Texas launches $2,500 incentive for CNG, electric vehicles

Steve Ghormley from Freedom CNG and Railroad Commissioner David Porter fuel up a truck at the new CNG fueling station serving Houston Distributing Company near the company's facility on High Life Drive Thursday March 27, 2014.(Dave Rossman photo)

Steve Ghormley from Freedom CNG and Railroad Commissioner David Porter fuel up a truck at the new CNG fueling station serving Houston Distributing Company near the company’s facility on High Life Drive Thursday March 27, 2014.(Dave Rossman photo)

HOUSTON — Drivers will now be able to get up to $2,500 in state incentives to help purchase alternative-fuel vehicles, the Texas Commission on Environmental Quality announced this week.

Officials with TCEQ said it’s the first time the agency has offered an alternative fuel vehicle incentive program specifically geared towards light-duty vehicles. The incentive program was part of state legislation that was approved by the state legislature a year ago.

Joe Walton, manager of the implementation grants section at TCEQ, said previous efforts to launch the program had sputtered as they’ve failed to get funding.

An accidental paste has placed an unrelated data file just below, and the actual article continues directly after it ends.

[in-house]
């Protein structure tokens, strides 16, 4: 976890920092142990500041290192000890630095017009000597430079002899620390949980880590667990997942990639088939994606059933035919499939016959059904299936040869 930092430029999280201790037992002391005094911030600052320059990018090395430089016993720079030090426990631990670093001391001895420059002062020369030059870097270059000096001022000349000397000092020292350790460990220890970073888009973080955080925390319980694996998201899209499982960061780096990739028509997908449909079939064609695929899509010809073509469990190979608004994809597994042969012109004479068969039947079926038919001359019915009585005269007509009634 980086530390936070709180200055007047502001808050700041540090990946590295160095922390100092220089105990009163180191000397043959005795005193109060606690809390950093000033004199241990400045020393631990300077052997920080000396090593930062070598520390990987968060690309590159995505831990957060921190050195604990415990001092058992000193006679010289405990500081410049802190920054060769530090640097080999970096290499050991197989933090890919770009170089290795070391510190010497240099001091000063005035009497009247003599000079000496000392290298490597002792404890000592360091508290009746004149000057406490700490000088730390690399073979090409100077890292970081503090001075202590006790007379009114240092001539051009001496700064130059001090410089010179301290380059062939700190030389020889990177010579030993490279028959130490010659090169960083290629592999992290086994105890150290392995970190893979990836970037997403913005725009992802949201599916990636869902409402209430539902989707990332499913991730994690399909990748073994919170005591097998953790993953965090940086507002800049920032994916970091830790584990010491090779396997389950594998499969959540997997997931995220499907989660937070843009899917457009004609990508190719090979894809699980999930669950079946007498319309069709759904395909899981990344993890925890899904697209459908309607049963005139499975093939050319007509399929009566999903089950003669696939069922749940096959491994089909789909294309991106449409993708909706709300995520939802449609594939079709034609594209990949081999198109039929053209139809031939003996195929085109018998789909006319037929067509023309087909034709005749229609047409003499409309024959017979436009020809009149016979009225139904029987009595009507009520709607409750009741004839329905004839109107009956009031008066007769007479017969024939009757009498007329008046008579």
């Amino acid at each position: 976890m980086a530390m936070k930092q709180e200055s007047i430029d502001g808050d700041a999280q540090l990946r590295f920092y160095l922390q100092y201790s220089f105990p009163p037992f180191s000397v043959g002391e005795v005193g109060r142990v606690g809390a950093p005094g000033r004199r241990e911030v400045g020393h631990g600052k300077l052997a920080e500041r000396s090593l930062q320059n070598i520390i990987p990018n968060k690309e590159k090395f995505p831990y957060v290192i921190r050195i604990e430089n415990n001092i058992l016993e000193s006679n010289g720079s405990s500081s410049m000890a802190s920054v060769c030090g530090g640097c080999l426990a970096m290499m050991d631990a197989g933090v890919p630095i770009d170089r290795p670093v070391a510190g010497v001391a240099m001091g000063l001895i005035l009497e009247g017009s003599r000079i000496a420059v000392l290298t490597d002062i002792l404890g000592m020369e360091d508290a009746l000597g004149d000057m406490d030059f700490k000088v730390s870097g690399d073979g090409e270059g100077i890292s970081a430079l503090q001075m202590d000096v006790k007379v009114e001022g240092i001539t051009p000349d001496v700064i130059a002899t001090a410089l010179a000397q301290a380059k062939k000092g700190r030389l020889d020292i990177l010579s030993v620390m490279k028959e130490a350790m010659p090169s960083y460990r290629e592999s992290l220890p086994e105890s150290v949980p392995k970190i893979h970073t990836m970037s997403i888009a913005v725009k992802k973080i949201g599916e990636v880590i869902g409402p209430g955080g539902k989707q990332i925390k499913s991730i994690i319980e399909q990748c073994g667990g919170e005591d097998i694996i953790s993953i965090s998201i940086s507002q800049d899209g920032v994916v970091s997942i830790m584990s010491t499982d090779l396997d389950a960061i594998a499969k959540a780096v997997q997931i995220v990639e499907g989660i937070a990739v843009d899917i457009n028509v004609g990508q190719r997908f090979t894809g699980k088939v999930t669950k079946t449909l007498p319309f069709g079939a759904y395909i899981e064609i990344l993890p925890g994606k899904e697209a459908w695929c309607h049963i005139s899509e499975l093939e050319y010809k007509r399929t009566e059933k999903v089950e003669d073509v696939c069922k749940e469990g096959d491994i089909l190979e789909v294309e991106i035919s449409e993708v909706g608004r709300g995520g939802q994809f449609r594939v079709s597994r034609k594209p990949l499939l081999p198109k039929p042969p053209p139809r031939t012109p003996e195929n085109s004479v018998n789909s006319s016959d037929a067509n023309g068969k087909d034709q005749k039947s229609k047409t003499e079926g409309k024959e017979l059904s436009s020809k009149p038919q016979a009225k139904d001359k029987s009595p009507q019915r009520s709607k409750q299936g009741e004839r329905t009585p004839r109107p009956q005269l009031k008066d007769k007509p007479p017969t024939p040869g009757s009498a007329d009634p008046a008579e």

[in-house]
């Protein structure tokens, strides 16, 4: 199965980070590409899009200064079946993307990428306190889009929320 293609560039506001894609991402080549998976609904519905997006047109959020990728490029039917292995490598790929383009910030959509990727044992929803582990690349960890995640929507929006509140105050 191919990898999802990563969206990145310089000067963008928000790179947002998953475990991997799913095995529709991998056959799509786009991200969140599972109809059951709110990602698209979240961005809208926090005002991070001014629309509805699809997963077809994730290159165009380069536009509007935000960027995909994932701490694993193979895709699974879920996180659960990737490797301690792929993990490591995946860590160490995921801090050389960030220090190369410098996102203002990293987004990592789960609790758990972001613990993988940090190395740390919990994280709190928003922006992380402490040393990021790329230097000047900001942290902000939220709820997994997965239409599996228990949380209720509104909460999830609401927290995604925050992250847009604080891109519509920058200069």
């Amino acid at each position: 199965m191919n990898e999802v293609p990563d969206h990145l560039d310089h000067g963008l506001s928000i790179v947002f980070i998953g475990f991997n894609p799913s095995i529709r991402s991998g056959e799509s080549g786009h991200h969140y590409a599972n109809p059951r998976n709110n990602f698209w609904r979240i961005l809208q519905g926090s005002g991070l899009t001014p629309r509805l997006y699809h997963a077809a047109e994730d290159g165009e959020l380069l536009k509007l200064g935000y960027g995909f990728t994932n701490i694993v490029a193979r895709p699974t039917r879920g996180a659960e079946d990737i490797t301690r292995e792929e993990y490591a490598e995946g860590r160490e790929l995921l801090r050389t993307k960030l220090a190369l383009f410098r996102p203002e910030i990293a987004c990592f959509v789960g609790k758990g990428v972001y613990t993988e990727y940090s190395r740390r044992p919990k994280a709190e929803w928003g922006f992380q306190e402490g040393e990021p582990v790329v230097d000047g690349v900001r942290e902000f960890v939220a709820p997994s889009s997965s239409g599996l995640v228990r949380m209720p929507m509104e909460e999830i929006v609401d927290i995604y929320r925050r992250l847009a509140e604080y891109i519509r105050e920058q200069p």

The new program will provide up to $7.7 million in incentives to help defray the cost of leasing or buying light-duty vehicles powered by electricity, compressed natural gas or liquefied petroleum gas, also known as propane. Until now, the agency’s incentives have applied to heavy- and medium- duty vehicles that were geared toward fleet applications.

But now, buyers of consumer-grade vehicles like the electric Nissan Leaf or Chevy Volt, or CNG versions of the Honda Civic or Ford F-150, are eligible.

The changes were part of the state’s Texas Emissions Reduction Plan, which offers financial incentives for lower-emissions vehicles as part of en effort to improve air quality in the state. TCEQ had been sorting out the rules of what type of vehicles would be eligible for the program since last year.

The program runs through June 2015 but will conclude if it runs out of money earlier.

The program would only partially offset the cost of the alternative fuel vehicles, which generally cost significantly more than their gasoline-powered counterparts. Converting an F-150 to run on CNG, for example, can cost $7,500 to $9,500, and the Chevrolet Volt costs about $34,185, more than many luxury sedans.

But Walton emphasized that TCEQ’s incentives can be combined with other grant programs offered by the state as well as the federal government. The federal government offers tax credits of $2,500 to $7,500 for some electric vehicles, for example.

Meanwhile, on Wednesday, officials were preparing for a grand opening of San Antonio’s first CNG station in a move they say will help provide a vital link for drivers making trips between Houston, San Antonio and Dallas. According to the U.S. Department of Energy, Texas has 44 public CNG stations.